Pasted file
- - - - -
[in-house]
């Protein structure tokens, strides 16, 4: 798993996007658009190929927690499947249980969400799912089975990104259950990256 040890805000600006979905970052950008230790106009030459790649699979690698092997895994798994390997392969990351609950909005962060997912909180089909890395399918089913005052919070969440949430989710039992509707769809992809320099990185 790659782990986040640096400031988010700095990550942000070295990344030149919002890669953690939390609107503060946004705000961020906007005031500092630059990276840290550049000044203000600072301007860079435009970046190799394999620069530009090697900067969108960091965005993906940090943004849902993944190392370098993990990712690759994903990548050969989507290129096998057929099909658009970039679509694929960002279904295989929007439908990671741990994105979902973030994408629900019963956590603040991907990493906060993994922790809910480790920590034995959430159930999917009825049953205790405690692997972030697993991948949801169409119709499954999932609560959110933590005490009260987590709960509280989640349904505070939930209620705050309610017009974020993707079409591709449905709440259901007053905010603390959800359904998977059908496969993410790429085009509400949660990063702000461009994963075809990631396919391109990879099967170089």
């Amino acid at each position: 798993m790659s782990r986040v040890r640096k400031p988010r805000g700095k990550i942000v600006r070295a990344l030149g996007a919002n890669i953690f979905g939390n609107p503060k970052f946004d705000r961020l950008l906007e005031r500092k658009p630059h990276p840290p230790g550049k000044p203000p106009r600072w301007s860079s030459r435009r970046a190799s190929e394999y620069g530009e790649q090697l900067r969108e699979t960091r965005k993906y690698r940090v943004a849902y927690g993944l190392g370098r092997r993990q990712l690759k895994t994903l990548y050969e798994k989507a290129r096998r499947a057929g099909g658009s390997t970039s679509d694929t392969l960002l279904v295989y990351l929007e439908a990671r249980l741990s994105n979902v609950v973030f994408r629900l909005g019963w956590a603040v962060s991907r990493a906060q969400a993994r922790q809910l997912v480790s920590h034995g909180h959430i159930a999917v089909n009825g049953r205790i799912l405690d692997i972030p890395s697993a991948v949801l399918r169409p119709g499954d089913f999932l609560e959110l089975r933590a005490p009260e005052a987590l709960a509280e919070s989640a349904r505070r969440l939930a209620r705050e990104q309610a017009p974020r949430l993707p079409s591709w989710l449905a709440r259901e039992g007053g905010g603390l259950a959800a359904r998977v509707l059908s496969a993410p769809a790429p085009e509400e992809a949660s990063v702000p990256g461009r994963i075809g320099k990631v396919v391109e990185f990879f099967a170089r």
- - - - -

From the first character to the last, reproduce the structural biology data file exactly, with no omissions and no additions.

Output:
[in-house]
């Protein structure tokens, strides 16, 4: 798993996007658009190929927690499947249980969400799912089975990104259950990256 040890805000600006979905970052950008230790106009030459790649699979690698092997895994798994390997392969990351609950909005962060997912909180089909890395399918089913005052919070969440949430989710039992509707769809992809320099990185 790659782990986040640096400031988010700095990550942000070295990344030149919002890669953690939390609107503060946004705000961020906007005031500092630059990276840290550049000044203000600072301007860079435009970046190799394999620069530009090697900067969108960091965005993906940090943004849902993944190392370098993990990712690759994903990548050969989507290129096998057929099909658009970039679509694929960002279904295989929007439908990671741990994105979902973030994408629900019963956590603040991907990493906060993994922790809910480790920590034995959430159930999917009825049953205790405690692997972030697993991948949801169409119709499954999932609560959110933590005490009260987590709960509280989640349904505070939930209620705050309610017009974020993707079409591709449905709440259901007053905010603390959800359904998977059908496969993410790429085009509400949660990063702000461009994963075809990631396919391109990879099967170089």
């Amino acid at each position: 798993m790659s782990r986040v040890r640096k400031p988010r805000g700095k990550i942000v600006r070295a990344l030149g996007a919002n890669i953690f979905g939390n609107p503060k970052f946004d705000r961020l950008l906007e005031r500092k658009p630059h990276p840290p230790g550049k000044p203000p106009r600072w301007s860079s030459r435009r970046a190799s190929e394999y620069g530009e790649q090697l900067r969108e699979t960091r965005k993906y690698r940090v943004a849902y927690g993944l190392g370098r092997r993990q990712l690759k895994t994903l990548y050969e798994k989507a290129r096998r499947a057929g099909g658009s390997t970039s679509d694929t392969l960002l279904v295989y990351l929007e439908a990671r249980l741990s994105n979902v609950v973030f994408r629900l909005g019963w956590a603040v962060s991907r990493a906060q969400a993994r922790q809910l997912v480790s920590h034995g909180h959430i159930a999917v089909n009825g049953r205790i799912l405690d692997i972030p890395s697993a991948v949801l399918r169409p119709g499954d089913f999932l609560e959110l089975r933590a005490p009260e005052a987590l709960a509280e919070s989640a349904r505070r969440l939930a209620r705050e990104q309610a017009p974020r949430l993707p079409s591709w989710l449905a709440r259901e039992g007053g905010g603390l259950a959800a359904r998977v509707l059908s496969a993410p769809a790429p085009e509400e992809a949660s990063v702000p990256g461009r994963i075809g320099k990631v396919v391109e990185f990879f099967a170089r």